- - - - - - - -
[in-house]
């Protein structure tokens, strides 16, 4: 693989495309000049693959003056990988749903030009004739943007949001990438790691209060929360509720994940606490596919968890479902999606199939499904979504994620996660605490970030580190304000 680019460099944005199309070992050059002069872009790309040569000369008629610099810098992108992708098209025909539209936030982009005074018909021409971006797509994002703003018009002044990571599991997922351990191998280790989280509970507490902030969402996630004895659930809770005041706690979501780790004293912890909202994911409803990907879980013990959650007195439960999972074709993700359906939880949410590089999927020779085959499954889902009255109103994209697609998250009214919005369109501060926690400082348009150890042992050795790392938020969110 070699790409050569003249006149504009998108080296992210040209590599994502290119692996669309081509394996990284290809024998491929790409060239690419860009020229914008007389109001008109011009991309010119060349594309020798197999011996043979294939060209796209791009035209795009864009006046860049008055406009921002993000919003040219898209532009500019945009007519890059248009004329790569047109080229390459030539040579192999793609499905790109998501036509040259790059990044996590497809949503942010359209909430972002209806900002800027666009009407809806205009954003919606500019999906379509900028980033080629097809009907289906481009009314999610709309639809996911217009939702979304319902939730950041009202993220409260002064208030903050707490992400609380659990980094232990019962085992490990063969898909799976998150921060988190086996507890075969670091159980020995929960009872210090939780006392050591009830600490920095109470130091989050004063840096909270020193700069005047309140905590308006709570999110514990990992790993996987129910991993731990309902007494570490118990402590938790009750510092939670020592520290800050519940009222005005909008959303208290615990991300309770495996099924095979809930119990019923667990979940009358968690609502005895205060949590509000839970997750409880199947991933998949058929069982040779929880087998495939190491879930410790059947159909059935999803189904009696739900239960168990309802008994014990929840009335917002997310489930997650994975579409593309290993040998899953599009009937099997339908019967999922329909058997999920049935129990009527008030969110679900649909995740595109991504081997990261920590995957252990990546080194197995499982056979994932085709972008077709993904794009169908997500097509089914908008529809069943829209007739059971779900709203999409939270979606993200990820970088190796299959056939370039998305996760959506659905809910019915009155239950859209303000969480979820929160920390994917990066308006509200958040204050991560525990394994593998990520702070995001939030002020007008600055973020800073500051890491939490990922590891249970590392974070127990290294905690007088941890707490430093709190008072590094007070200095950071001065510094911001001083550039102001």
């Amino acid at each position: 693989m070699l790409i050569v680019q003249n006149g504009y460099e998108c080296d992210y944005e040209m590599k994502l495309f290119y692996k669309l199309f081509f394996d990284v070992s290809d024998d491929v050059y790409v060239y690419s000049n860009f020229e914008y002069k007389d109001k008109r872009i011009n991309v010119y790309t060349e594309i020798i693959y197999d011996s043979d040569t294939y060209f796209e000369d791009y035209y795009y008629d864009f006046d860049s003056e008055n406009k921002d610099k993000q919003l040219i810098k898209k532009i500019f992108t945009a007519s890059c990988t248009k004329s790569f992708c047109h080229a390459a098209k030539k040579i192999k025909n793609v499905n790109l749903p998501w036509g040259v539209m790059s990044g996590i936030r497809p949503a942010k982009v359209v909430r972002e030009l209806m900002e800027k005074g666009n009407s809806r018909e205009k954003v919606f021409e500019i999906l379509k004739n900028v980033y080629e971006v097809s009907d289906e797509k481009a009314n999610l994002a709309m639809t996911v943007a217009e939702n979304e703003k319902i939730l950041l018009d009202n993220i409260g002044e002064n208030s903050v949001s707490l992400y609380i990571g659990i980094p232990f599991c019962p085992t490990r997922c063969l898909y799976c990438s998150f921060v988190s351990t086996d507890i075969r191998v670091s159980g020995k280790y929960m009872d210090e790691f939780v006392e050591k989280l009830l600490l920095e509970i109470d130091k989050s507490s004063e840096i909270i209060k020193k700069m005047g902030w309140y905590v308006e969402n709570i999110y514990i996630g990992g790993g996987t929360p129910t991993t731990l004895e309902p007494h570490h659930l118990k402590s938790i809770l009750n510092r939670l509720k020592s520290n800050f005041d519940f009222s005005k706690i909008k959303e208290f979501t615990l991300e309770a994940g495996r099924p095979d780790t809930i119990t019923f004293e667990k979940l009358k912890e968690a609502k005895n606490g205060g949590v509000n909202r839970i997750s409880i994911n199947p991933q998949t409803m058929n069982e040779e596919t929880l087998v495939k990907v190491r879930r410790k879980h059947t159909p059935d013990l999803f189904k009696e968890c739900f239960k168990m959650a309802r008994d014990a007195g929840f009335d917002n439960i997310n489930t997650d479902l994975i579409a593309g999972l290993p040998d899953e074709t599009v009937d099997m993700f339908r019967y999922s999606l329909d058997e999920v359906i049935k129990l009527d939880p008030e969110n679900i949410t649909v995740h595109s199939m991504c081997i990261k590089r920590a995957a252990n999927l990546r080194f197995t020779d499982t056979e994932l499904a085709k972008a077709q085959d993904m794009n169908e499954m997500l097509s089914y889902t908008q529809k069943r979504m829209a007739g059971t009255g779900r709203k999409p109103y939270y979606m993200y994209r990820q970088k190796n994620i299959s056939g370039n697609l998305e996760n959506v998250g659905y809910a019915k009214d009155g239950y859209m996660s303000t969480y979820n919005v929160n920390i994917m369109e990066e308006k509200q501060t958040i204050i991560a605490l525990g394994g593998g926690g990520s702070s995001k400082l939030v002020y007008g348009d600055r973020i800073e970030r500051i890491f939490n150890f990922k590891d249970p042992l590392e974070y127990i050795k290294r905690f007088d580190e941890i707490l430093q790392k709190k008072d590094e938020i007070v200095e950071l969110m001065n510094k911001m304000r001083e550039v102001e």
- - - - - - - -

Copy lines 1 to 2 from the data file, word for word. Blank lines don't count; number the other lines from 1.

[in-house]
């Protein structure tokens, strides 16, 4: 693989495309000049693959003056990988749903030009004739943007949001990438790691209060929360509720994940606490596919968890479902999606199939499904979504994620996660605490970030580190304000 680019460099944005199309070992050059002069872009790309040569000369008629610099810098992108992708098209025909539209936030982009005074018909021409971006797509994002703003018009002044990571599991997922351990191998280790989280509970507490902030969402996630004895659930809770005041706690979501780790004293912890909202994911409803990907879980013990959650007195439960999972074709993700359906939880949410590089999927020779085959499954889902009255109103994209697609998250009214919005369109501060926690400082348009150890042992050795790392938020969110 070699790409050569003249006149504009998108080296992210040209590599994502290119692996669309081509394996990284290809024998491929790409060239690419860009020229914008007389109001008109011009991309010119060349594309020798197999011996043979294939060209796209791009035209795009864009006046860049008055406009921002993000919003040219898209532009500019945009007519890059248009004329790569047109080229390459030539040579192999793609499905790109998501036509040259790059990044996590497809949503942010359209909430972002209806900002800027666009009407809806205009954003919606500019999906379509900028980033080629097809009907289906481009009314999610709309639809996911217009939702979304319902939730950041009202993220409260002064208030903050707490992400609380659990980094232990019962085992490990063969898909799976998150921060988190086996507890075969670091159980020995929960009872210090939780006392050591009830600490920095109470130091989050004063840096909270020193700069005047309140905590308006709570999110514990990992790993996987129910991993731990309902007494570490118990402590938790009750510092939670020592520290800050519940009222005005909008959303208290615990991300309770495996099924095979809930119990019923667990979940009358968690609502005895205060949590509000839970997750409880199947991933998949058929069982040779929880087998495939190491879930410790059947159909059935999803189904009696739900239960168990309802008994014990929840009335917002997310489930997650994975579409593309290993040998899953599009009937099997339908019967999922329909058997999920049935129990009527008030969110679900649909995740595109991504081997990261920590995957252990990546080194197995499982056979994932085709972008077709993904794009169908997500097509089914908008529809069943829209007739059971779900709203999409939270979606993200990820970088190796299959056939370039998305996760959506659905809910019915009155239950859209303000969480979820929160920390994917990066308006509200958040204050991560525990394994593998990520702070995001939030002020007008600055973020800073500051890491939490990922590891249970590392974070127990290294905690007088941890707490430093709190008072590094007070200095950071001065510094911001001083550039102001």